Six University of Mississippi pharmacy students spent part of their summer distributing medications and counseling patients in the Dominican Republic during a medical mission trip, and they say the experiences were life-changing and will make them better health care professionals.
Hannah Harvey, of Collins; Michael Kelley, from Booneville; Ann Kate Meagher, of Oxford; Carley Puckett, from Louisville; Anna Miller Rebich, of Brandon; and Madden Stockstill, from Picayune, all fourth-year students in the UM School of Pharmacy, joined a team of health professionals in the cities of Barahona and Bombita between June 10 and 17.
The students supported the medical team in efforts to provide vital health care services, such as taking blood pressure, counseling diabetic patients, instructing the usage of oral asthma inhalers and distributing reading glasses and sunglasses. The trip gave students an opportunity to take part in services outside of pharmacy.
“I really liked how we got to switch jobs every day to keep things fresh and get a new perspective each day,” Meagher said.
Of course, they also put their pharmacy education to work and helped dispense medication, filling more than 3,000 prescriptions. In total, more than 700 patients were seen over the course of the trip.
For the people of the Dominican Republic, all the services were a lifeline. For the students, it was an eye-opening and humbling experience. Medicines that many may take for granted, such as Tylenol, are seen as a big deal.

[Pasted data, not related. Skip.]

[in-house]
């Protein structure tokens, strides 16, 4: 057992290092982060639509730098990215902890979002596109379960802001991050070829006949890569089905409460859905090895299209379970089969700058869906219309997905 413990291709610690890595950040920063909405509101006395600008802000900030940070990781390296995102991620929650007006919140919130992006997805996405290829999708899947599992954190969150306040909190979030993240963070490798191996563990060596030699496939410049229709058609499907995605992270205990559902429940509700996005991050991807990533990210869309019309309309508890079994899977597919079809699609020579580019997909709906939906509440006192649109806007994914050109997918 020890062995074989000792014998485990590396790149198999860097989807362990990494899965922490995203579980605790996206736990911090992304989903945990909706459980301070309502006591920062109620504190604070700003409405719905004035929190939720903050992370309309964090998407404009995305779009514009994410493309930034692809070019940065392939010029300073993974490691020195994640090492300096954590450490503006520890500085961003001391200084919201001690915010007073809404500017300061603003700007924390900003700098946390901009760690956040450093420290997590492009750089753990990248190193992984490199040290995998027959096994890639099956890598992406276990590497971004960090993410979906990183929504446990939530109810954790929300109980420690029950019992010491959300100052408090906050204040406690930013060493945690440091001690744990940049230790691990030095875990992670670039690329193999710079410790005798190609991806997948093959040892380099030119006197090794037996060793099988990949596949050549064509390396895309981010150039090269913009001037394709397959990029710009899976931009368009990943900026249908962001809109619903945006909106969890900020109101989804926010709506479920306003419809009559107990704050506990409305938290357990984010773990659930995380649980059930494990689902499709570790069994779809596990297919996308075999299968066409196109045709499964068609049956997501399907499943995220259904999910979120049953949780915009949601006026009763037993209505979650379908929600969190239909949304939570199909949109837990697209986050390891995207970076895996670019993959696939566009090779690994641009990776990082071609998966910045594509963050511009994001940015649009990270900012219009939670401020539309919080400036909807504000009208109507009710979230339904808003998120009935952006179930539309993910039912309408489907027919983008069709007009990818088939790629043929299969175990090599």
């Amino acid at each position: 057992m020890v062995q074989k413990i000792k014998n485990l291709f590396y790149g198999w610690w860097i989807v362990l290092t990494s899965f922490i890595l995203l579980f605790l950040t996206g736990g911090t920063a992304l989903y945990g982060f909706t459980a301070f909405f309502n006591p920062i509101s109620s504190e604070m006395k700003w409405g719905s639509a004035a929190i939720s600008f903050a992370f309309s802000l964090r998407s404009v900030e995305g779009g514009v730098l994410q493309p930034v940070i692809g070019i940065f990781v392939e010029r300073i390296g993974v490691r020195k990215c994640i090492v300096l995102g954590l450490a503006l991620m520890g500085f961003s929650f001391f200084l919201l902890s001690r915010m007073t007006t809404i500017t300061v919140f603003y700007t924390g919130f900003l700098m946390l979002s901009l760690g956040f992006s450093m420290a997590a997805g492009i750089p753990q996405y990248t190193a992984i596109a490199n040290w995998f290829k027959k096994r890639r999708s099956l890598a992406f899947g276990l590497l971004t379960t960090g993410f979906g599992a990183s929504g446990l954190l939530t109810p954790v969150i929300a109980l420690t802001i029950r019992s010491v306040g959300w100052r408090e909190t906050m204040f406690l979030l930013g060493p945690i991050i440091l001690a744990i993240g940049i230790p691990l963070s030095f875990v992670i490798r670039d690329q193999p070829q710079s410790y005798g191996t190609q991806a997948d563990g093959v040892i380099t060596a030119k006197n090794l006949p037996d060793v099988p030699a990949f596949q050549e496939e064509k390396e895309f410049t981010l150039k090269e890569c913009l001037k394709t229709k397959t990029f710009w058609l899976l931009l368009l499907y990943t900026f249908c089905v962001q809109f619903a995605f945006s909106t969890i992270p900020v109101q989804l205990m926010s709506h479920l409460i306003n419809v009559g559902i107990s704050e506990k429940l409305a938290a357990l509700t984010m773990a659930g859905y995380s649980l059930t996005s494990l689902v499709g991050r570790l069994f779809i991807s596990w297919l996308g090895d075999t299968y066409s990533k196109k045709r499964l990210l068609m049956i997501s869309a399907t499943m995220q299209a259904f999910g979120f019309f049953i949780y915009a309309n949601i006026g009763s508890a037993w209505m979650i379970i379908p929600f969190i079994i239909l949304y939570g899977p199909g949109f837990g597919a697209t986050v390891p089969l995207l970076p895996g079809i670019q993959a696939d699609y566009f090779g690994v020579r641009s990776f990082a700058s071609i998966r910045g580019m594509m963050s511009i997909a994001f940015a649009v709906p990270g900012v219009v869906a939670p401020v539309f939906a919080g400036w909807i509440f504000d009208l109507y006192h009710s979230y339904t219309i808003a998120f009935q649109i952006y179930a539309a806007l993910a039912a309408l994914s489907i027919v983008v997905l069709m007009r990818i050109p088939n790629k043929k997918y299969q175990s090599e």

“I had no idea the impact that serving these people in this setting would have on me,” Puckett said. “I saw many different scenarios that I will never forget, but the thing that has stuck with me the most since leaving is their almost desperation to have simple medications that we as Americans can easily access.
Randy Calvert, director of pharmacy operations at the Mississippi Sports Medicine and Orthopedic Center in Flowood and a preceptor with the School of Pharmacy, led the students on their trip. He noted that this trip was an empowering experience for students.
“They realized that they knew so much more than they gave themselves credit for,” he said. “They gained confidence in their skills, and were able to practice and use what they have learned up to this point in a real-life medical setting, working with others for the common goal of helping patients.”
For all the experiences of the trip, what might be most remembered will be the smiles.
“The joy that I feel when I think back on these children is immeasurable,” Puckett said. “They left such an impact on me, and I will forever remember their smiling faces each time they saw us.”